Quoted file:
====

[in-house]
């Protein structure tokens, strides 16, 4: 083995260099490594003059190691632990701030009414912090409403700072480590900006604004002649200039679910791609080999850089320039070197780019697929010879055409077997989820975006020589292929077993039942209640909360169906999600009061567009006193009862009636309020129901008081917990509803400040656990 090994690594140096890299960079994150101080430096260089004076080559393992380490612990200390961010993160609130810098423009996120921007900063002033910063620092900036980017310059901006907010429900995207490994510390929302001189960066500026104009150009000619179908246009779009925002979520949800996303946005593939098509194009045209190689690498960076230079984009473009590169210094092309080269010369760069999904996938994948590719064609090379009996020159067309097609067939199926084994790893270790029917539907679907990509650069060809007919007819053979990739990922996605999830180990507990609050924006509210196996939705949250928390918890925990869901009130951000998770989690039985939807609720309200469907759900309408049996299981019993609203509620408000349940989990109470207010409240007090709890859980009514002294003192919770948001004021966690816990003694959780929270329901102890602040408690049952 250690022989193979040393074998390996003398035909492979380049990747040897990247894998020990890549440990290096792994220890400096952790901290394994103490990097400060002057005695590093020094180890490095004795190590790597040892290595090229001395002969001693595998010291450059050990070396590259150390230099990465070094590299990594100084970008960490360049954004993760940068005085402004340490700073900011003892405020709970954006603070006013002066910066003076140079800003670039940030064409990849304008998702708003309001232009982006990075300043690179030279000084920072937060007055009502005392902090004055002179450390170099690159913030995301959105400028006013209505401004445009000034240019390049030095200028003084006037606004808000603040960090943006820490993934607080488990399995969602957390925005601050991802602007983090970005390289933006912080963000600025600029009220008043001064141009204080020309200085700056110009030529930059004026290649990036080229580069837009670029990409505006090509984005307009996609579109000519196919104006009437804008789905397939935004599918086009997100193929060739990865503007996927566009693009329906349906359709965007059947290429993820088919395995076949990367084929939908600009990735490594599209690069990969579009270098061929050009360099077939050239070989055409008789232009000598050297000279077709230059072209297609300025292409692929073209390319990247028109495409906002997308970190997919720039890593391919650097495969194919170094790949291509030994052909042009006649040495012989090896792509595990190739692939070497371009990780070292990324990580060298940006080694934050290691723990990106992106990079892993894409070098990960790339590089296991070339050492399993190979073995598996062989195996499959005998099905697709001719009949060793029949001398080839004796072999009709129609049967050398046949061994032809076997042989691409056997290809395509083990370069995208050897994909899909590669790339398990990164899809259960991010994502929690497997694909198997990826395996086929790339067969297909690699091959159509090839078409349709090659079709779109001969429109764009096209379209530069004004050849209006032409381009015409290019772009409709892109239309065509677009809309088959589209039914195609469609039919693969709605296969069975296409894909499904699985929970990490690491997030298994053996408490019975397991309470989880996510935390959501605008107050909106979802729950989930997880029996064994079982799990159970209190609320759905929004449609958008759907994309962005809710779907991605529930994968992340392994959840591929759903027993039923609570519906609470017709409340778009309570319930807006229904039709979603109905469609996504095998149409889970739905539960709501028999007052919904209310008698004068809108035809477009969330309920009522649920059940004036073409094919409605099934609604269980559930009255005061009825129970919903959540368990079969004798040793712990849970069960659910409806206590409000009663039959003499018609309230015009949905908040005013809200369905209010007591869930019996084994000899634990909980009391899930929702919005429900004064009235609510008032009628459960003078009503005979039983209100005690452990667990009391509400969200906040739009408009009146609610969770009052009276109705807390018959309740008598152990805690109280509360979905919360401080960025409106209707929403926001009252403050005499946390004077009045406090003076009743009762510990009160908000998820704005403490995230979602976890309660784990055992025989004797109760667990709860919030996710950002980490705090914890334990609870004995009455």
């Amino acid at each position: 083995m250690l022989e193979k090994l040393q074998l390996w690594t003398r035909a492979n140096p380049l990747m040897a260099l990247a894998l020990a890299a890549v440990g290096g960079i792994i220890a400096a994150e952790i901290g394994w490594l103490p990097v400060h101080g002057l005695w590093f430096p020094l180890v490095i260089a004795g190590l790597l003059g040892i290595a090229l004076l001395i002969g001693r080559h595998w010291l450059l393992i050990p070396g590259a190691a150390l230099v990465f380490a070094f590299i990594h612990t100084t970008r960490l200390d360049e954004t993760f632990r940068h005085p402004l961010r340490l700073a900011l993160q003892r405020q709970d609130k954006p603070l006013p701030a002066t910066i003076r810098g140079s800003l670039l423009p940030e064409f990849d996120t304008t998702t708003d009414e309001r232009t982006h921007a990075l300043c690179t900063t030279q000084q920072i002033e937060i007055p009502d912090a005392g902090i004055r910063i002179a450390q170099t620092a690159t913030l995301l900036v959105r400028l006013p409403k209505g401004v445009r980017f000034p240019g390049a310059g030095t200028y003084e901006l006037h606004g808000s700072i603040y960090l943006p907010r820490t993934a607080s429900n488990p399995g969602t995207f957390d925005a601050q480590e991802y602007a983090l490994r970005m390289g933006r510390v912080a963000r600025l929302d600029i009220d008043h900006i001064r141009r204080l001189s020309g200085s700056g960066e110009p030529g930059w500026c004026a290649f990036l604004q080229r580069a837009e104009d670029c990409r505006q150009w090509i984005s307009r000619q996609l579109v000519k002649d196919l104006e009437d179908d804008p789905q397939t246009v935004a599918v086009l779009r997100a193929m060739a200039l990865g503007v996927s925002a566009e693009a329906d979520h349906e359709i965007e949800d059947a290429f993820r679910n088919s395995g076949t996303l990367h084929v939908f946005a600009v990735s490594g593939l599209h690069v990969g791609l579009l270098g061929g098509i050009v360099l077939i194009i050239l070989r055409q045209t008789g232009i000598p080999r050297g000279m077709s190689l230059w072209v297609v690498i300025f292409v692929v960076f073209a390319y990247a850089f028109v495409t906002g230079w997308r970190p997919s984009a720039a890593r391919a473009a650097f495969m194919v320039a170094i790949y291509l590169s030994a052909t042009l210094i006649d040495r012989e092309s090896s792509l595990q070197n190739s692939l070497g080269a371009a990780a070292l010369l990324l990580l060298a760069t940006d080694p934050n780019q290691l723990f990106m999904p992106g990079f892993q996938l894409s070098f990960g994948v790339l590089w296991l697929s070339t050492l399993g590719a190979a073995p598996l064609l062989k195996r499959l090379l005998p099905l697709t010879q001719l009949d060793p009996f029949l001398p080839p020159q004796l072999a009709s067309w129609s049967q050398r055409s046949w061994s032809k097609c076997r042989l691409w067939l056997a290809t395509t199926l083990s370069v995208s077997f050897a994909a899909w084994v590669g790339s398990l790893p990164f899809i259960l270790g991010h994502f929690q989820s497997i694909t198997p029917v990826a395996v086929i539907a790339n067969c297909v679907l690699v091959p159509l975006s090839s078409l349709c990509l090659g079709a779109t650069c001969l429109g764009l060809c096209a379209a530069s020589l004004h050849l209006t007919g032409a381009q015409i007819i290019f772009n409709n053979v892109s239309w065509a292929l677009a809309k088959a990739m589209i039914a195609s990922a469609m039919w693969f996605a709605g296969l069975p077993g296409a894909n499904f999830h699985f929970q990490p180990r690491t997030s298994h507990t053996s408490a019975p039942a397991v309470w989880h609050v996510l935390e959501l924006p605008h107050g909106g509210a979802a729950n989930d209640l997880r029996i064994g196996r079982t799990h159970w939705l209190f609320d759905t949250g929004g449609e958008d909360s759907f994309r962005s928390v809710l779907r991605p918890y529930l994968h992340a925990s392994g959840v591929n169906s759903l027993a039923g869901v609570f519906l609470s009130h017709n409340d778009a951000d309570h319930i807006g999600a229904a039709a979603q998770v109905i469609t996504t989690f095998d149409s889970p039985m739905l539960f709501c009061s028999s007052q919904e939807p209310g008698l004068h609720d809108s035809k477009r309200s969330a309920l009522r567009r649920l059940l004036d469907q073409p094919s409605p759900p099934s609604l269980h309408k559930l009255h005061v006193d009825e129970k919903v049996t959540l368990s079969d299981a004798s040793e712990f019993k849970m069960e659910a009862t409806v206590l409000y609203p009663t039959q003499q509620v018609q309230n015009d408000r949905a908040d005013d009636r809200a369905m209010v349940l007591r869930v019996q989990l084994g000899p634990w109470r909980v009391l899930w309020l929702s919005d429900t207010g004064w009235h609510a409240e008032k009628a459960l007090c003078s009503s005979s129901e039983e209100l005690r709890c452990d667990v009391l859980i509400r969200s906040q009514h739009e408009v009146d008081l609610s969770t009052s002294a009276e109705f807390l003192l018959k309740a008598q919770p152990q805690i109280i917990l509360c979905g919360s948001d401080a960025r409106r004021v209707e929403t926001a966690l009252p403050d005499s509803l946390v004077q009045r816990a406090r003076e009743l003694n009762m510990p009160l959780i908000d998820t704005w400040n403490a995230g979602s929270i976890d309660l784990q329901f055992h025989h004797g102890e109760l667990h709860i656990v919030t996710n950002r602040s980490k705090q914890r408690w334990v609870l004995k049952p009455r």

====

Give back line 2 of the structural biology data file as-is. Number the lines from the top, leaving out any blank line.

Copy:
């Protein structure tokens, strides 16, 4: 083995260099490594003059190691632990701030009414912090409403700072480590900006604004002649200039679910791609080999850089320039070197780019697929010879055409077997989820975006020589292929077993039942209640909360169906999600009061567009006193009862009636309020129901008081917990509803400040656990 090994690594140096890299960079994150101080430096260089004076080559393992380490612990200390961010993160609130810098423009996120921007900063002033910063620092900036980017310059901006907010429900995207490994510390929302001189960066500026104009150009000619179908246009779009925002979520949800996303946005593939098509194009045209190689690498960076230079984009473009590169210094092309080269010369760069999904996938994948590719064609090379009996020159067309097609067939199926084994790893270790029917539907679907990509650069060809007919007819053979990739990922996605999830180990507990609050924006509210196996939705949250928390918890925990869901009130951000998770989690039985939807609720309200469907759900309408049996299981019993609203509620408000349940989990109470207010409240007090709890859980009514002294003192919770948001004021966690816990003694959780929270329901102890602040408690049952 250690022989193979040393074998390996003398035909492979380049990747040897990247894998020990890549440990290096792994220890400096952790901290394994103490990097400060002057005695590093020094180890490095004795190590790597040892290595090229001395002969001693595998010291450059050990070396590259150390230099990465070094590299990594100084970008960490360049954004993760940068005085402004340490700073900011003892405020709970954006603070006013002066910066003076140079800003670039940030064409990849304008998702708003309001232009982006990075300043690179030279000084920072937060007055009502005392902090004055002179450390170099690159913030995301959105400028006013209505401004445009000034240019390049030095200028003084006037606004808000603040960090943006820490993934607080488990399995969602957390925005601050991802602007983090970005390289933006912080963000600025600029009220008043001064141009204080020309200085700056110009030529930059004026290649990036080229580069837009670029990409505006090509984005307009996609579109000519196919104006009437804008789905397939935004599918086009997100193929060739990865503007996927566009693009329906349906359709965007059947290429993820088919395995076949990367084929939908600009990735490594599209690069990969579009270098061929050009360099077939050239070989055409008789232009000598050297000279077709230059072209297609300025292409692929073209390319990247028109495409906002997308970190997919720039890593391919650097495969194919170094790949291509030994052909042009006649040495012989090896792509595990190739692939070497371009990780070292990324990580060298940006080694934050290691723990990106992106990079892993894409070098990960790339590089296991070339050492399993190979073995598996062989195996499959005998099905697709001719009949060793029949001398080839004796072999009709129609049967050398046949061994032809076997042989691409056997290809395509083990370069995208050897994909899909590669790339398990990164899809259960991010994502929690497997694909198997990826395996086929790339067969297909690699091959159509090839078409349709090659079709779109001969429109764009096209379209530069004004050849209006032409381009015409290019772009409709892109239309065509677009809309088959589209039914195609469609039919693969709605296969069975296409894909499904699985929970990490690491997030298994053996408490019975397991309470989880996510935390959501605008107050909106979802729950989930997880029996064994079982799990159970209190609320759905929004449609958008759907994309962005809710779907991605529930994968992340392994959840591929759903027993039923609570519906609470017709409340778009309570319930807006229904039709979603109905469609996504095998149409889970739905539960709501028999007052919904209310008698004068809108035809477009969330309920009522649920059940004036073409094919409605099934609604269980559930009255005061009825129970919903959540368990079969004798040793712990849970069960659910409806206590409000009663039959003499018609309230015009949905908040005013809200369905209010007591869930019996084994000899634990909980009391899930929702919005429900004064009235609510008032009628459960003078009503005979039983209100005690452990667990009391509400969200906040739009408009009146609610969770009052009276109705807390018959309740008598152990805690109280509360979905919360401080960025409106209707929403926001009252403050005499946390004077009045406090003076009743009762510990009160908000998820704005403490995230979602976890309660784990055992025989004797109760667990709860919030996710950002980490705090914890334990609870004995009455």